Dissolve the honey in 1-1/2 cups lukewarm water. Using a stand mixer fitted with the dough hook, mix the flour, yeast, and salt on low speed for 2 minutes. With the mixer running, gradually add the honey water and the olive oil. Increase the speed to medium and mix until the dough pulls away from the sides of the bowl and is smooth yet slightly tacky to the touch, about 5 minutes. If the dough seems too wet, add more flour, 1 tsp. at a time. Return to low speed and mix for 2 minutes more.
Let the dough rest in the mixer bowl for 5 minutes and then turn the mixer to medium-high speed and mix for 3 minutes more, as the dough vigorously slaps against the sides of the bowl.
Lightly oil a large bowl. Transfer the dough to the bowl and turn the dough to coat it with the oil. Cover with a damp cloth or plastic wrap and let the dough rise in a warm place until doubled in size, 1 to 1-1/2 hours.
Using a vegetable peeler, peel four 1x4-inch strips of orange zest, avoiding as much of the white pith as possible. Juice the orange and reserve 1/4 cup of the juice.
Put the orange zest in an 8-inch skillet and cover with the olive oil. Bring to a gentle simmer over medium-low heat and simmer until the edges of the peel start to frizzle, about 4 minutes total. Remove from the heat and let cool for 5 minutes. Remove the orange zest from the oil and drain on paper towels. Reserve the orange-infused oil.
While the oil is cooling, soak the coarsely ground fennel in the orange juice for 15 minutes. Drain and discard the orange juice (or use to make vinaigrette with some of the orange-infused olive oil). Finely chop the strips of zest and, in a small bowl, combine with the olives and soaked fennel. In another small bowl, mix the sea salt with the fennel powder.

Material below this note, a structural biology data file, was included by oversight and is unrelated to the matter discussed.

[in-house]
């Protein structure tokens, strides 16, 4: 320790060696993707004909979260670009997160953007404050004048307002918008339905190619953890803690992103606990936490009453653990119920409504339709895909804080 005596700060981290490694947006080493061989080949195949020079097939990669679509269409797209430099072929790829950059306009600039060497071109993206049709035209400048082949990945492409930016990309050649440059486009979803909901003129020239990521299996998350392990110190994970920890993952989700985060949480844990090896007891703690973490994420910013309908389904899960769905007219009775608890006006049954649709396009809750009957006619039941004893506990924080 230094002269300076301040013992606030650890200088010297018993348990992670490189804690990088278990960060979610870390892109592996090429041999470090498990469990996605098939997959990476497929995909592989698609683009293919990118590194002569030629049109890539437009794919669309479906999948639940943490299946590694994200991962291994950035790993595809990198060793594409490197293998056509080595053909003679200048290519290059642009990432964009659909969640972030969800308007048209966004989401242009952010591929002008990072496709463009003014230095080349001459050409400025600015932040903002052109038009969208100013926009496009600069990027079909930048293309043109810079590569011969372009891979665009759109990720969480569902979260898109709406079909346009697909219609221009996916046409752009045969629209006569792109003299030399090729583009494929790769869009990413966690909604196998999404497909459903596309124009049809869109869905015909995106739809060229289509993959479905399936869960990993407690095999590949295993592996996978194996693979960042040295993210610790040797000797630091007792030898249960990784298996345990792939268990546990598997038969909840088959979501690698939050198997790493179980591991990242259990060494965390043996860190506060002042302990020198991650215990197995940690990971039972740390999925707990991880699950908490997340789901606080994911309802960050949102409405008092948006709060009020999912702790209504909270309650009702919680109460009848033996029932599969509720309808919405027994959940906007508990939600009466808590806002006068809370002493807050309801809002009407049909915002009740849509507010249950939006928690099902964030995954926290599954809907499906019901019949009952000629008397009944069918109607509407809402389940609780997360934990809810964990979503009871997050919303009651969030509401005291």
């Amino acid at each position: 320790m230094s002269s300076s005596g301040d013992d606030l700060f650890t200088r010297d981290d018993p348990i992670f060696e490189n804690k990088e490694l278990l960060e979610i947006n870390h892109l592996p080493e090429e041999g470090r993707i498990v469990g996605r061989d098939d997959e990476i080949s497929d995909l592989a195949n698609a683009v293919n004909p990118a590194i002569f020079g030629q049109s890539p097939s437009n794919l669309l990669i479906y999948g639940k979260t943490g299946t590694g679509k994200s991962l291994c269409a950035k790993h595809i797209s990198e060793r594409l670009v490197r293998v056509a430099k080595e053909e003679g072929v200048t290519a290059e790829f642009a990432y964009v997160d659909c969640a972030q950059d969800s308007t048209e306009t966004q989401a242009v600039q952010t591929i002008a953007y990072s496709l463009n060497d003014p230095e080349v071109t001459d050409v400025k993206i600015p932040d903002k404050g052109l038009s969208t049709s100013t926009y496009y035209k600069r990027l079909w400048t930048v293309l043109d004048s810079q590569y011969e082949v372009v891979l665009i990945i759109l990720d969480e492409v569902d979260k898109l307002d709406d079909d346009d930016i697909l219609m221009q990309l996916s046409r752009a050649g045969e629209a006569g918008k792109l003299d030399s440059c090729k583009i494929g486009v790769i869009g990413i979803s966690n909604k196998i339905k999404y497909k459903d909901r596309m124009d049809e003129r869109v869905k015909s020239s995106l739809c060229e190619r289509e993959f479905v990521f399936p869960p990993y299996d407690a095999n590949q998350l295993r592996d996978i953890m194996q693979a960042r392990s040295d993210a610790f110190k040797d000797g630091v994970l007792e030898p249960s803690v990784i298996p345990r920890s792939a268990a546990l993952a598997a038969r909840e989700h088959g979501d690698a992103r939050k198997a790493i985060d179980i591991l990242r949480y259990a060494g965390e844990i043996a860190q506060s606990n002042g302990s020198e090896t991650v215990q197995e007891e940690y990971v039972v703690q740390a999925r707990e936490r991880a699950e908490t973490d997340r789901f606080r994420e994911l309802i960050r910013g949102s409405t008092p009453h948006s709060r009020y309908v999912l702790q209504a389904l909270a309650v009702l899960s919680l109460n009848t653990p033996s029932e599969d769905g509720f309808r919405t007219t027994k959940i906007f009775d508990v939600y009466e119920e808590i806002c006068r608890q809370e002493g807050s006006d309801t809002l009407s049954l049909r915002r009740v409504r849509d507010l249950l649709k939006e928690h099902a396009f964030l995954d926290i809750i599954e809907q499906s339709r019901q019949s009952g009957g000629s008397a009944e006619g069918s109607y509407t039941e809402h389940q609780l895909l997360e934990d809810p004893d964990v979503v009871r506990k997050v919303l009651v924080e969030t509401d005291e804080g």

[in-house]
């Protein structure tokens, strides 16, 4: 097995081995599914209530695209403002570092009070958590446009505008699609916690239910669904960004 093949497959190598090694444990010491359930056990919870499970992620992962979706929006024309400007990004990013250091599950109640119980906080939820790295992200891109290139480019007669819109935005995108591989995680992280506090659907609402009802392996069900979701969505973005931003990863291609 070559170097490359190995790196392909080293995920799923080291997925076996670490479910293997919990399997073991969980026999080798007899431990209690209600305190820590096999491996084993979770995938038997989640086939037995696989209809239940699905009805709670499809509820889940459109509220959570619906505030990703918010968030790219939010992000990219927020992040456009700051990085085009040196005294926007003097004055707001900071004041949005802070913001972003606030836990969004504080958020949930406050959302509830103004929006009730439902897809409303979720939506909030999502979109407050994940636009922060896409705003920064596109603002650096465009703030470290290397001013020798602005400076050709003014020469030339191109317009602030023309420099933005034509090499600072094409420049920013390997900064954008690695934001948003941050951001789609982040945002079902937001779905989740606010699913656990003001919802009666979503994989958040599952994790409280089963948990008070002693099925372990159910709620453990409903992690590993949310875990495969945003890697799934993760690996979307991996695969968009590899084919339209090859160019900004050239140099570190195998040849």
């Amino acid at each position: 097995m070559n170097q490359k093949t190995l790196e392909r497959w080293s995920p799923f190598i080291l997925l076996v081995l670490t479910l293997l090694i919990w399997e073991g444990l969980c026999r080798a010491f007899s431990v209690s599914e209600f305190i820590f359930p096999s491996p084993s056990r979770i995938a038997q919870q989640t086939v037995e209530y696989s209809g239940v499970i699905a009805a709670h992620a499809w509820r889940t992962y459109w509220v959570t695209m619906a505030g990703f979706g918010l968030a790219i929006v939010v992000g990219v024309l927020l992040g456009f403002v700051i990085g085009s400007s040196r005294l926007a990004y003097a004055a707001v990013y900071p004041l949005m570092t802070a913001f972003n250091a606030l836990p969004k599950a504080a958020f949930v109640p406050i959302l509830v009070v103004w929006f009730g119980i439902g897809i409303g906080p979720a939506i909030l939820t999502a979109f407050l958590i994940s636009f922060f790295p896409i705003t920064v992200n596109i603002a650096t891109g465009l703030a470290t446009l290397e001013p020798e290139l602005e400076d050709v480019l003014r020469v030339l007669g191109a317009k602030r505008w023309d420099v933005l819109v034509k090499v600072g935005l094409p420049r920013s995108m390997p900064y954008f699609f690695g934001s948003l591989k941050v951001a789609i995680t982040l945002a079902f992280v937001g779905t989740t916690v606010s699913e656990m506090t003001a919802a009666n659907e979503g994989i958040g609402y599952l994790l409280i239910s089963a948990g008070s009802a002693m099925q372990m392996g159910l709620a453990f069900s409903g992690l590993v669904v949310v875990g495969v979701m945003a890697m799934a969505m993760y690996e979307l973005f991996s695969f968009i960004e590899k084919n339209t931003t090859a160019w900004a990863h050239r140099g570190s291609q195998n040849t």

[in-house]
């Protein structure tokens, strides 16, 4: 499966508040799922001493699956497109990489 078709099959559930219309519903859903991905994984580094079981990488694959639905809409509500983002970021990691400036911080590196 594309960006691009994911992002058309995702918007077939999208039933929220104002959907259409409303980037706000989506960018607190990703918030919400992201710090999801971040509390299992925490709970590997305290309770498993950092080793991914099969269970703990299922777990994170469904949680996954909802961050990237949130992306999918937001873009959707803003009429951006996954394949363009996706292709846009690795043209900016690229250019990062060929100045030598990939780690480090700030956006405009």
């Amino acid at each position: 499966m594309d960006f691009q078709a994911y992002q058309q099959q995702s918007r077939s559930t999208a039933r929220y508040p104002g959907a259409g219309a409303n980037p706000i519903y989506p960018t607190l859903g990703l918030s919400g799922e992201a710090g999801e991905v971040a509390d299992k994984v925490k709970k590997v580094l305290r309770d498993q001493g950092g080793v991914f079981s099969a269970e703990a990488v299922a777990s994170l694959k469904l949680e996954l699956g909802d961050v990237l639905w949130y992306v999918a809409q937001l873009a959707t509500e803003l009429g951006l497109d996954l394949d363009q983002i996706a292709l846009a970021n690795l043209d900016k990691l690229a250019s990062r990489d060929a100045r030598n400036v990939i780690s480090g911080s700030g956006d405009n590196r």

With lightly floured hands, gently deflate the dough. Add the olive mixture to the top of the dough, and using a plastic bowl scraper, reach down to the bottom of the bowl and gently fold the dough onto itself 4 times, rotating the bowl with each fold, to incorporate the mixture. Turn the dough out onto a lightly floured surface, stretch slightly to form a log, and cut into 6 equal pieces. Shape each piece into a ball by gently stretching and tucking the dough underneath itself to form a “belly button” on the bottom. Gently roll in the palm of your hand to reshape into a uniform ball, then set each ball, belly button side down, on a well-floured baking sheet. Lightly brush each top with olive oil. Cover loosely with a towel or plastic wrap and let rise until doubled in size, about 1 hour.
Meanwhile, prepare a medium gas grill fire or a charcoal fire with a hot zone and a cool zone (an oven thermometer placed over the hot zone should register about 450°F). Brush the grill grates with a stiff brush, then wipe with a lightly oiled wad of paper towels.
On a lightly floured surface, roll out or press and stretch each piece of dough with your fingertips until about 1/4 inch thick and about 8 inches in diameter. Put the flatbreads on 2 lightly floured baking sheets and lightly brush the tops of the dough with the reserved orange-infused olive oil, being careful not to get oil on the baking sheet.
Put the flatbreads oiled side down on the grill (over the hot zone of the charcoal fire), cover, and cook until puffed and golden brown, 3 to 5 minutes. Flip the flatbreads and turn the burners of a gas grill down to low (or move the breads over the cool zone of the charcoal grill), and brush the grill-marked side with more of the oil. Cover and finish cooking until the bottoms are golden and the breads are cooked through, about 3 minutes more. Transfer the breads to a cutting board, drizzle with more of the oil, and sprinkle with the sea salt mixture—you may not use it all. Cut each into halves or wedges and serve warm.
nutrition information (per serving):
34, Fat Calories
300, Saturated Fat
10, Monounsaturated Fat
69, Polyunsaturated Fat
Photo: Scott Phillips